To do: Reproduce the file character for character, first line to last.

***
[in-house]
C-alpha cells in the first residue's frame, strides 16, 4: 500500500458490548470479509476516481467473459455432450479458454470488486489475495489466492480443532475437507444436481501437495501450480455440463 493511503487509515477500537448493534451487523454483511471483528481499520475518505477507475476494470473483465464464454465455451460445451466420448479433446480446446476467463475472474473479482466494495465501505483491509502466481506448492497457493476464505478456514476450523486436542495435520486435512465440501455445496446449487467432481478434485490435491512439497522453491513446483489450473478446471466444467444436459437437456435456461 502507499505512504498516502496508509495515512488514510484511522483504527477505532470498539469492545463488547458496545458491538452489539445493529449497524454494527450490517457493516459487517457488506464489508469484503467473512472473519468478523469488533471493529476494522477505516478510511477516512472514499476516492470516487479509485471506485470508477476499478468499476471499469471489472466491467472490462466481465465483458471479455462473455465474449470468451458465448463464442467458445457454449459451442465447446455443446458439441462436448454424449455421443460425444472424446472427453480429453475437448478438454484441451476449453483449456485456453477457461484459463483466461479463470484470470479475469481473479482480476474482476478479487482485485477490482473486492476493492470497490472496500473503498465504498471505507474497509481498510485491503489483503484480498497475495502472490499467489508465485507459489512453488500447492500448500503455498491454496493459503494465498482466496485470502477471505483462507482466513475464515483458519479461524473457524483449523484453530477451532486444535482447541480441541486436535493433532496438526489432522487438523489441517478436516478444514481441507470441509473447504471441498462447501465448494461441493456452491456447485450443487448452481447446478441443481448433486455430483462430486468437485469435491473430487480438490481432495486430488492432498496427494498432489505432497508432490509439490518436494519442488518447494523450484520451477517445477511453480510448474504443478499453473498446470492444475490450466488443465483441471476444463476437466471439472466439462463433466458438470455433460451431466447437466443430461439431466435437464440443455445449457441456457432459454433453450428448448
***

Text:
[in-house]
C-alpha cells in the first residue's frame, strides 16, 4: 500500500458490548470479509476516481467473459455432450479458454470488486489475495489466492480443532475437507444436481501437495501450480455440463 493511503487509515477500537448493534451487523454483511471483528481499520475518505477507475476494470473483465464464454465455451460445451466420448479433446480446446476467463475472474473479482466494495465501505483491509502466481506448492497457493476464505478456514476450523486436542495435520486435512465440501455445496446449487467432481478434485490435491512439497522453491513446483489450473478446471466444467444436459437437456435456461 502507499505512504498516502496508509495515512488514510484511522483504527477505532470498539469492545463488547458496545458491538452489539445493529449497524454494527450490517457493516459487517457488506464489508469484503467473512472473519468478523469488533471493529476494522477505516478510511477516512472514499476516492470516487479509485471506485470508477476499478468499476471499469471489472466491467472490462466481465465483458471479455462473455465474449470468451458465448463464442467458445457454449459451442465447446455443446458439441462436448454424449455421443460425444472424446472427453480429453475437448478438454484441451476449453483449456485456453477457461484459463483466461479463470484470470479475469481473479482480476474482476478479487482485485477490482473486492476493492470497490472496500473503498465504498471505507474497509481498510485491503489483503484480498497475495502472490499467489508465485507459489512453488500447492500448500503455498491454496493459503494465498482466496485470502477471505483462507482466513475464515483458519479461524473457524483449523484453530477451532486444535482447541480441541486436535493433532496438526489432522487438523489441517478436516478444514481441507470441509473447504471441498462447501465448494461441493456452491456447485450443487448452481447446478441443481448433486455430483462430486468437485469435491473430487480438490481432495486430488492432498496427494498432489505432497508432490509439490518436494519442488518447494523450484520451477517445477511453480510448474504443478499453473498446470492444475490450466488443465483441471476444463476437466471439472466439462463433466458438470455433460451431466447437466443430461439431466435437464440443455445449457441456457432459454433453450428448448